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Pain

Hyperalgesia induced by low-dose opioid treatment before orthopaedic surgery

An observational case–control study

Hina, Nabil; Fletcher, Dominique; Poindessous-Jazat, Frédérique; Martinez, Valéria

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European Journal of Anaesthesiology (EJA): April 2015 - Volume 32 - Issue 4 - p 255-261
doi: 10.1097/EJA.0000000000000197
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Abstract

Introduction

Patients with osteoarthritis scheduled for orthopaedic surgery tend to have chronic pain and many are treated with opioids. Preoperative chronic pain and opioid consumption are risk factors for severe postoperative pain and persistent postoperative pain.1–4 The demonstration of diffuse hyperalgesia in a nonsurgical context has provided evidence of central sensitisation, both in patients with chronic osteoarthritis pain5 and in patients on long-term morphine treatment.6–9 This long-term opioid-induced hyperalgesia (OIH) has been detected by changes in heat tolerance thresholds and temporal summation test results.8 Acute OIH after high doses of remifentanil is well documented,10–13 but preoperative long-term OIH has not been reported previously in patients scheduled for surgery. However, experimental studies have suggested that sensitivity to pain is greater in animals exposed to opioids before surgery than in unexposed animals.14–18

OIH decreases the analgesic effect of opioids, resulting in a need for higher doses to achieve the same effect. OIH and opioid tolerance during the perioperative period are related clinical phenomena. The primary aim of this study was to assess the occurrence of preoperative OIH in patients scheduled for orthopaedic surgery, using quantitative sensory testing. The secondary aims were to assess its clinical consequences in terms of pain and morphine consumption after surgery in patients treated with opioids before surgery.

Materials and methods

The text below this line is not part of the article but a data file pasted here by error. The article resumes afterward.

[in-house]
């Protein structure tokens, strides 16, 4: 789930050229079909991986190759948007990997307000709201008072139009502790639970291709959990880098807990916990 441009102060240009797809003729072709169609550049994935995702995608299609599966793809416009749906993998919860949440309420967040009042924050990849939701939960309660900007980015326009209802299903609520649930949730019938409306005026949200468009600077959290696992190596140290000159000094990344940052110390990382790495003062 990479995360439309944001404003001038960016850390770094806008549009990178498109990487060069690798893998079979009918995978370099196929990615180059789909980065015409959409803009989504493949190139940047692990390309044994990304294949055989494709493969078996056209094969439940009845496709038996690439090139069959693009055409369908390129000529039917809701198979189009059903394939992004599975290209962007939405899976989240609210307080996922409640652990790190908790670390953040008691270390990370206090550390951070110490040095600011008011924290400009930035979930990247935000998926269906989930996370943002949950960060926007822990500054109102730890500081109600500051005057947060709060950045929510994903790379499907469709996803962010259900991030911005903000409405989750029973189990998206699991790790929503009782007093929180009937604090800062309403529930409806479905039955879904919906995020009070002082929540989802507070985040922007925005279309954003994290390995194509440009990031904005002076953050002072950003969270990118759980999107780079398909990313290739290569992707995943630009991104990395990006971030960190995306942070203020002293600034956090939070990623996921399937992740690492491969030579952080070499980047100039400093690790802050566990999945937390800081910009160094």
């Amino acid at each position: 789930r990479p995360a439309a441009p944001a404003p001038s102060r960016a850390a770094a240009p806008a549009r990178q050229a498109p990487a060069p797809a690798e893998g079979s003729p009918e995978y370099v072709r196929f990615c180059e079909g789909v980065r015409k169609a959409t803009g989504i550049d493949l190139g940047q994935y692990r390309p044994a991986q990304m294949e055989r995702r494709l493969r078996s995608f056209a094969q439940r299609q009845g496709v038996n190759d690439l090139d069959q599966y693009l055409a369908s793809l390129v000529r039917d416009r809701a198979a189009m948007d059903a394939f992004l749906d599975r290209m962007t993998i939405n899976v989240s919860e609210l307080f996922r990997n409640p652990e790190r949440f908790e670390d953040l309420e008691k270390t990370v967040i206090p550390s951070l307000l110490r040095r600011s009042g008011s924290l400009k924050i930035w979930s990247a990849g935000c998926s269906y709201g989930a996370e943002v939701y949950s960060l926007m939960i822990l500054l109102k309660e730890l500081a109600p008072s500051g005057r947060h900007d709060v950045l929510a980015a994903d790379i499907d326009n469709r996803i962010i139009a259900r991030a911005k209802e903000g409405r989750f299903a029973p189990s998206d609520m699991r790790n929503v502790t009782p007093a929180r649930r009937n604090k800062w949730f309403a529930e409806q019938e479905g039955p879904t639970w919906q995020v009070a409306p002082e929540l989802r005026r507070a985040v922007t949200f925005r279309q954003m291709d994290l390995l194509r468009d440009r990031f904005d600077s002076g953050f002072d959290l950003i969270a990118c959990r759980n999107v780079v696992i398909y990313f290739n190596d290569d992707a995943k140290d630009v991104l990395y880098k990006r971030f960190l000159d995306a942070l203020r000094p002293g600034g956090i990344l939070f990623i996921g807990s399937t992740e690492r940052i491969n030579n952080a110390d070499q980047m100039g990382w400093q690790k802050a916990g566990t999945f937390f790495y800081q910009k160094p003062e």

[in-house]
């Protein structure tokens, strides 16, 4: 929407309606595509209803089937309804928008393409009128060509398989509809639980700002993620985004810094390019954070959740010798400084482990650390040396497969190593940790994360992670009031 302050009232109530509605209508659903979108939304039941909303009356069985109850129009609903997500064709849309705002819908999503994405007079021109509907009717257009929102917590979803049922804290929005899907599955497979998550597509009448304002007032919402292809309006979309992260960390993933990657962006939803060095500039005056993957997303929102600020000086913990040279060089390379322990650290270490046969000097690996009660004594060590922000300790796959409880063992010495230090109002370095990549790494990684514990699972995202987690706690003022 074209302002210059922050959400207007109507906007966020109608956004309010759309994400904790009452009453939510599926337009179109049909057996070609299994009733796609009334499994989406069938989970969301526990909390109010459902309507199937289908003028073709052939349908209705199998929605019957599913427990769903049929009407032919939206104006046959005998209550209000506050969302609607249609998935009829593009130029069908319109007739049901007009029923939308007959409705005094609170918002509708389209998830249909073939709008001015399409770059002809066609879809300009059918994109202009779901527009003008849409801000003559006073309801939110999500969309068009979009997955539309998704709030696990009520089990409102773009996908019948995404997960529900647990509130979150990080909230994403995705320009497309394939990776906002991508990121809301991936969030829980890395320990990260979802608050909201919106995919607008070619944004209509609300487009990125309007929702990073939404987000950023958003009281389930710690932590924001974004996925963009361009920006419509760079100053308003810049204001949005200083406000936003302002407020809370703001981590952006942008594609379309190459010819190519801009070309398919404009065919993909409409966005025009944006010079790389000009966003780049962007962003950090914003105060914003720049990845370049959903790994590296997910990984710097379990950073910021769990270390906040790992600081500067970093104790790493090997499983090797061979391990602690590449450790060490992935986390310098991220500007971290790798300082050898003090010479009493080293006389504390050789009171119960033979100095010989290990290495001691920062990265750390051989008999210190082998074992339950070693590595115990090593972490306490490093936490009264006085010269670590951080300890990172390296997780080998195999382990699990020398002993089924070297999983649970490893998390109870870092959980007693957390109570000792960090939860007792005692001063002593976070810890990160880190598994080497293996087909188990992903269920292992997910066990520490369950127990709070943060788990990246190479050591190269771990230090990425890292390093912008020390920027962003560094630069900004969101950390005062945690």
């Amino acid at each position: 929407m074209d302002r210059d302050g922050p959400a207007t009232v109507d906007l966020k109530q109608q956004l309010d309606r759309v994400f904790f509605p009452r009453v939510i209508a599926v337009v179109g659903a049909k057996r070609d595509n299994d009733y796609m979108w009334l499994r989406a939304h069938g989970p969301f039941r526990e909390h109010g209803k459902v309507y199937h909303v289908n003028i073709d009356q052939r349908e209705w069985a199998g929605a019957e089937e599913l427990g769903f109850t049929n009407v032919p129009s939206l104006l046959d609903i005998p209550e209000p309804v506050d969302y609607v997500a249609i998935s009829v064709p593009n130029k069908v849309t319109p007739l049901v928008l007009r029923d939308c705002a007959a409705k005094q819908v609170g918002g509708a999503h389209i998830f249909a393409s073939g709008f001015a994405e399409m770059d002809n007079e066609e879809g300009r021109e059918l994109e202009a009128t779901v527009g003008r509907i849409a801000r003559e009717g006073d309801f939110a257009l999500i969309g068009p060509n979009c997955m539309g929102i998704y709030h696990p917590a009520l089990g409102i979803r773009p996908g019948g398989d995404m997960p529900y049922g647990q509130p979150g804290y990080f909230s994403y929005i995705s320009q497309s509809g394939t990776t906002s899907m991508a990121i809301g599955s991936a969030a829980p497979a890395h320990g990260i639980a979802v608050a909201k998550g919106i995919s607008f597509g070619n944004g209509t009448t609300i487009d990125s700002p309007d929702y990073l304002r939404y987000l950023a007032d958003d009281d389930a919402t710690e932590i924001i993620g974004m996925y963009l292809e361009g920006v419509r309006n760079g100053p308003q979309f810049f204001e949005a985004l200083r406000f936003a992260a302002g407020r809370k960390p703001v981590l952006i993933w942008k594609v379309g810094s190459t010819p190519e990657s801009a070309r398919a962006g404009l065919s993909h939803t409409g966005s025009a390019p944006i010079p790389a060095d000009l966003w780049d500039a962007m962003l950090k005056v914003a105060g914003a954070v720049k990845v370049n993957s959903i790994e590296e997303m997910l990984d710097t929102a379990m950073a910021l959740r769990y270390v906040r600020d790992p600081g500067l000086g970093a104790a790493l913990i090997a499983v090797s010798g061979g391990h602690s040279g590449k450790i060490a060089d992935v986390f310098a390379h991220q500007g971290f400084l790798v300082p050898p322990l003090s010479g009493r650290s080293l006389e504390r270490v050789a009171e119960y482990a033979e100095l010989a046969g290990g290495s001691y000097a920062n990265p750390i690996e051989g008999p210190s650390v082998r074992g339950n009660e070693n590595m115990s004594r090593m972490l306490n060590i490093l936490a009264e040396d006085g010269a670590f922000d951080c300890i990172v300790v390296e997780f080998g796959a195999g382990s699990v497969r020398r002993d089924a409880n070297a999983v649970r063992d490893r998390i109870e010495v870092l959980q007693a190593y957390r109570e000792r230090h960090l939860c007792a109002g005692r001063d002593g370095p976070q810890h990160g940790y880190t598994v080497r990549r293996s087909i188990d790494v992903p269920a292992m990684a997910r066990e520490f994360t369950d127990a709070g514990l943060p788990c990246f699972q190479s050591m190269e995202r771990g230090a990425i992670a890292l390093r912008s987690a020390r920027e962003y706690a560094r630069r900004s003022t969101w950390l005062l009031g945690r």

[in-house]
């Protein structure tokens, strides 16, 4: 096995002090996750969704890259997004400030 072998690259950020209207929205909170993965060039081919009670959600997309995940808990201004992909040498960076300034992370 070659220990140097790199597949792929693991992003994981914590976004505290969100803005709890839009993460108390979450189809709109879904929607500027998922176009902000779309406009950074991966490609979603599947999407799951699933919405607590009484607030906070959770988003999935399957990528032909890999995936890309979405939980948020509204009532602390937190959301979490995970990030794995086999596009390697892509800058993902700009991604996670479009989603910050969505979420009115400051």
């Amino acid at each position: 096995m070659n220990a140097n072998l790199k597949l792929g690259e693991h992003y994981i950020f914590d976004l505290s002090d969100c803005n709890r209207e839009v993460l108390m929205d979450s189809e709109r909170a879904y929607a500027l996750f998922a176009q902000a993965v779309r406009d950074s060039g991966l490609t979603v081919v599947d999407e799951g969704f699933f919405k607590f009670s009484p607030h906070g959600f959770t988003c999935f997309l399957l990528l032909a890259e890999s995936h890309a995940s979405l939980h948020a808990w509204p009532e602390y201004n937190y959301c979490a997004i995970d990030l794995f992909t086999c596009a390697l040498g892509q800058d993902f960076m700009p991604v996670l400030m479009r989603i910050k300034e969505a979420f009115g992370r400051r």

We carried out a single-centre (Raymond Poincaré Hospital in Garches), observational, case–control study, with no direct individual benefit, on orthopaedic surgery patients. This case–control study was performed according to the STROBE statements.19 Ethical approval for the study was obtained from the appropriate institutional review board (Comité pour la Protection des Personnes, Ile de France VIII, Ambroise Paré Hospital, Boulogne 92100 No. 110435) in February 2011. The inclusion criteria were adults of American Society of Anesthesiologists’ (ASA) physical status 1 to 3 with osteoarthritis, scheduled for hip, knee or ankle arthroplasty or spine arthrodesis, taking any type of opioid daily for at least 1 month before surgery (opioid-treated group) or without opioid treatment during the month before surgery (control group). Patients were enrolled in this prospective case–control study between February and June 2011. We included consecutive patients attending anaesthesia consultations until the planned sample size was reached for the opioid-treated group. The criteria for noninclusion were occasional opioid use during the month before surgery, alcoholism or known psychiatric disease (severe depression, psychosis). The choice of type of anaesthesia was left to the discretion of the anaesthetist. For general anaesthesia, we used a balanced general anaesthesia protocol comprising propofol, sufentanil, atracurium and sevoflurane, together with a 1 : 1 mixture of nitrous oxide and oxygen. Hyperbaric bupivacaine was used for spinal anaesthesia. The anaesthetist in charge of anaesthesia was blind to the results of preoperative quantitative sensory tests (QSTs). Analgesic management followed the recommendations of the relevant scientific society:20 multimodal analgesia, including a combination of paracetamol, nefopam/tramadol and ketoprofen, unless contraindicated; continuous peripheral nerve block for 48 h for patients undergoing lower limb surgery; administration of a bolus of ketamine (0.3 mg kg−1) after induction of analgesia; systematic morphine titration when the patient regained consciousness, according to the following protocol: 3 mg every 5 min until a visual analogue score (VAS) of 3 or less, a Ramsay sedation score of more than 2 or a respiratory frequency less than 10 breaths per min was reached; and prescription of patient-controlled analgesia (PCA) with morphine (1 mg ml−1 dilution, with the programmed delivery of 1 mg every 5 min and with a maximum of 20 mg over 4 h).